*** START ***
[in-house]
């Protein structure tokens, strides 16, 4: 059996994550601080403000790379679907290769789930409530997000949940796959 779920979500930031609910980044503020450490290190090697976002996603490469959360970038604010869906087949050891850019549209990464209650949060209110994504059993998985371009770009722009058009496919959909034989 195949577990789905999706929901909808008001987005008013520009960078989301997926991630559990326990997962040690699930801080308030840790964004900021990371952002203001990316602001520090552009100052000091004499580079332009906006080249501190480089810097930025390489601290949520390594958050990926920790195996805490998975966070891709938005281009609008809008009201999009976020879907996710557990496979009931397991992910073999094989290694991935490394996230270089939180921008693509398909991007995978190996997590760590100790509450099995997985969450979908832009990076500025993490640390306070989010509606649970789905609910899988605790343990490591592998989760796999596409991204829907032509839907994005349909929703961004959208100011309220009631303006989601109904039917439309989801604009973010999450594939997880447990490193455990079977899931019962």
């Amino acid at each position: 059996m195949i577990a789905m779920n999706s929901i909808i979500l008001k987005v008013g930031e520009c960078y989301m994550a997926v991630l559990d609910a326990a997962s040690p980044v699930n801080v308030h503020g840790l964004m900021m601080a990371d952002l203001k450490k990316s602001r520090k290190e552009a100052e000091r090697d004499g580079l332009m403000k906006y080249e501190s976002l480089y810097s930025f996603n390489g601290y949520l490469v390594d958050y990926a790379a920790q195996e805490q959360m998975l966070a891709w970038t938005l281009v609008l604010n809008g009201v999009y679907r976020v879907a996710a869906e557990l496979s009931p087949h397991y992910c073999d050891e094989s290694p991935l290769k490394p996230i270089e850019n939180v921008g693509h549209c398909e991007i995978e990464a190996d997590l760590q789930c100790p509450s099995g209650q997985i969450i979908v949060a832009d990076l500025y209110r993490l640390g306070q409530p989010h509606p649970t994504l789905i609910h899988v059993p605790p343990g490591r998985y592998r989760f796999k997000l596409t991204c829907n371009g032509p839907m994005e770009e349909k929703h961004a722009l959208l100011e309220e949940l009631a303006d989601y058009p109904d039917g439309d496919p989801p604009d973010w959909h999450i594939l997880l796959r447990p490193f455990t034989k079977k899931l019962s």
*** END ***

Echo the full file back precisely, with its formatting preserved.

[in-house]
């Protein structure tokens, strides 16, 4: 059996994550601080403000790379679907290769789930409530997000949940796959 779920979500930031609910980044503020450490290190090697976002996603490469959360970038604010869906087949050891850019549209990464209650949060209110994504059993998985371009770009722009058009496919959909034989 195949577990789905999706929901909808008001987005008013520009960078989301997926991630559990326990997962040690699930801080308030840790964004900021990371952002203001990316602001520090552009100052000091004499580079332009906006080249501190480089810097930025390489601290949520390594958050990926920790195996805490998975966070891709938005281009609008809008009201999009976020879907996710557990496979009931397991992910073999094989290694991935490394996230270089939180921008693509398909991007995978190996997590760590100790509450099995997985969450979908832009990076500025993490640390306070989010509606649970789905609910899988605790343990490591592998989760796999596409991204829907032509839907994005349909929703961004959208100011309220009631303006989601109904039917439309989801604009973010999450594939997880447990490193455990079977899931019962």
């Amino acid at each position: 059996m195949i577990a789905m779920n999706s929901i909808i979500l008001k987005v008013g930031e520009c960078y989301m994550a997926v991630l559990d609910a326990a997962s040690p980044v699930n801080v308030h503020g840790l964004m900021m601080a990371d952002l203001k450490k990316s602001r520090k290190e552009a100052e000091r090697d004499g580079l332009m403000k906006y080249e501190s976002l480089y810097s930025f996603n390489g601290y949520l490469v390594d958050y990926a790379a920790q195996e805490q959360m998975l966070a891709w970038t938005l281009v609008l604010n809008g009201v999009y679907r976020v879907a996710a869906e557990l496979s009931p087949h397991y992910c073999d050891e094989s290694p991935l290769k490394p996230i270089e850019n939180v921008g693509h549209c398909e991007i995978e990464a190996d997590l760590q789930c100790p509450s099995g209650q997985i969450i979908v949060a832009d990076l500025y209110r993490l640390g306070q409530p989010h509606p649970t994504l789905i609910h899988v059993p605790p343990g490591r998985y592998r989760f796999k997000l596409t991204c829907n371009g032509p839907m994005e770009e349909k929703h961004a722009l959208l100011e309220e949940l009631a303006d989601y058009p109904d039917g439309d496919p989801p604009d973010w959909h999450i594939l997880l796959r447990p490193f455990t034989k079977k899931l019962s």